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Nashville Guitarist Was Crazy — but Biopic is on the Level ; Crazy

August 6, 2008

By Michael Janusonis

While watching director Rick Bieber’s Crazy, I started to wonder why a movie this good has not yet been picked up for release by a major studio.

It’s the story of Hank Garland, a name and even a face you might not recognize. But it’s certain that everyone of a certain age (as in middle age, at least) will have heard his artistry. Garland had a magical touch with the guitar and his playing backed up some of the most famous names on record out of Nashville in the 1950s, including Elvis Presley, Patsy Cline, Roy Orbison, Conway Twitty, Chet Atkins, the Everly Brothers. Presley, in fact, called him one of his favorite guitarists.

The title, Crazy, describes both Garland’s ultimate problems and his obsession with his lovely wife Evelyn (as well as being the title of one of Cline’s most famous songs).

Bieber’s film follows Garland’s career path and love life in familiar biopic terms that have been used before to tell the life stories of everyone from Buddy Holly to Ritchie Valens to Cline herself. And part of the reason that Crazy has yet to make it to the local multiplex, and instead is playing only two shows tomorrow and Sunday among 288 other films at this week’s Rhode Island International Film Festival, is that very familiarity. It has a recognizable arc that takes Garland from eager youthfulness to demanding musician to obsessive romance to tragedy, something we’ve seen in all those other films.

It doesn’t help that no one knows who Garland is, nor that he’s played by Waylon Payne. Payne is excellent in the role of this doomed musician, but not a star with a name that anyone will recognize more than they do Hank Garland’s.

That’s a shame because Payne, who even looks a bit like Garland (seen in archival photos during the credits at the end of the film), is wonderful as he rides the ups and downs of Garland’s career and mood swings. Even during his more exasperating moments, when he’s demanding and obstinate, we can appreciate Garland’s faith in himself and unwavering perfectionism.

We first see Garland in his initial appearance sometime in the late 1940s on stage at the Grand Ole Opry in Nashville, floored at meeting Hank Williams backstage and then flooring the audience with his rapid-fire guitar playing once he goes on.

Cut to 10 years later and Garland is the most in-demand musician in Nashville, backing some of the day’s most famous recording stars. But by now we see that he has become a demanding perfectionist who is cockily self-assured. “They need me,” he says confidently, even as Orbison sticks his neck out to back him up. Garland wants more money for adding his arrangements and cleaning up the songs other people have written. His abrasiveness leads him to lock horns with a big-time record producer (David Conrad) who will later figure in some of the most difficult moments of Garland’s life.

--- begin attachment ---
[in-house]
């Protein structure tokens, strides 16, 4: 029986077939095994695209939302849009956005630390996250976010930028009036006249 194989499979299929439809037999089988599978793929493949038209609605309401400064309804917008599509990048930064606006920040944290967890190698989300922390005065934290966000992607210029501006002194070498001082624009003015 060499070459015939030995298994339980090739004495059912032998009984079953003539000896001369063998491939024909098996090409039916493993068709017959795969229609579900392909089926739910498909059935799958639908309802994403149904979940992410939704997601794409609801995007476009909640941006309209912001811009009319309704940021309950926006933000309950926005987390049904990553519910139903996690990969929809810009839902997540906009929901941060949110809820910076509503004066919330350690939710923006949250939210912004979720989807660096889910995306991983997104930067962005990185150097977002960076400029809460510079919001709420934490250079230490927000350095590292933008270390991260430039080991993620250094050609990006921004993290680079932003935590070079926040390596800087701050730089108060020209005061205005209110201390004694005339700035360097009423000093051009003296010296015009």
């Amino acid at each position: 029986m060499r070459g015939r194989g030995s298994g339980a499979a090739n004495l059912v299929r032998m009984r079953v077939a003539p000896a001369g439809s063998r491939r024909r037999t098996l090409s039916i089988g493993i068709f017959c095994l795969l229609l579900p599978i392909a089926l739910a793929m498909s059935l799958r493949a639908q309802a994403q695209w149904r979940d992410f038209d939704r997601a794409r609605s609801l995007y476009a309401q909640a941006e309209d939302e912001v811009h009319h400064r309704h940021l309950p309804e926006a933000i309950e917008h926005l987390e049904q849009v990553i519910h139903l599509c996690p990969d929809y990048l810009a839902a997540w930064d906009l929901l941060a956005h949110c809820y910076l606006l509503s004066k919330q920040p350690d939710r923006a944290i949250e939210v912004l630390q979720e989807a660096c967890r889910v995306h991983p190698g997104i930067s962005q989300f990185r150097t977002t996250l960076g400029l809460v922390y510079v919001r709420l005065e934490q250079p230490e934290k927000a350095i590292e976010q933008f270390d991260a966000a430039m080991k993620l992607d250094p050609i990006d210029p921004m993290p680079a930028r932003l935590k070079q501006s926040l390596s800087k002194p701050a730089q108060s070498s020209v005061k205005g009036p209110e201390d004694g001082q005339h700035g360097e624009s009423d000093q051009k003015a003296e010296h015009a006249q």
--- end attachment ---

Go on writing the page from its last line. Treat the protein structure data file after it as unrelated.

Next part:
With a boyishly handsome face, Garland is the babe magnet of his day. On a trip to Chicago, he meets blond beauty Evelyn (Ali Larter), a woman who is far more sophisticated than he, but who nevertheless falls in love with Garland, following him to Nashville and eventually marrying him. “Sometimes I can’t even breathe,” he says of his strong feelings about her.

But their mutual obsession contains the seeds of destruction. She begins fearing that he’s seeing other women, especially when he’s away for long periods in glamorous places such as New York and Hollywood. In one emotionally gut-wrenching moment, Larter demonstrates Evelyn’s frustrations and longings while she’s home alone, yet all the while pointing out that she’s aware of her own strong sexuality and appeal to other men.

The race question arises when some in the South, including Evelyn at one point, are disturbed not only by Garland’s acceptance of the artistry of black musicians, but that he sometimes sits in with them. Garland, stand-up guy that he is, refuses to back away from his principles, something that will cost him dearly later on.

This is a classy looking production, with good period touches to put us in the 1950s as well as archival footage of famous places from the era. The sequence showing Evelyn’s fall from grace is presented effectively by Bieber, who intercuts shots of her with Garland and his musician buddies playing in some club.

No good, of course, will come of this as Garland becomes unhinged and tragedy follows tragedy. Crazy is a bittersweet film that should win fans beyond the music scene for it’s as much a social commentary about its era as it is a well-told tale.

Crazy will be shown at 9:15 p.m. tomorrow at the Columbus Theatre, 270 Broadway, Providence, and 7 p.m. Sunday at the Narragansett Theater in Narragansett as part of the Rhode Island International Film Festival. Tickets are $10 at the door.

****

Starring: Waylon Payne, Ali Larter, Lane Garrison, David Conrad.

Rated: Not rated, contains adult themes, profanity.

Waylon Payne is country musician Hank Garland and Ali Larter is his wife, Evelyn, in Crazy, tomorrow and Sunday as part of the 2008 Rhode Island International Film Festival. mjanuson@projo.com / (401) 277-7276

Originally published by Michael Janusonis, Journal Arts Writer.

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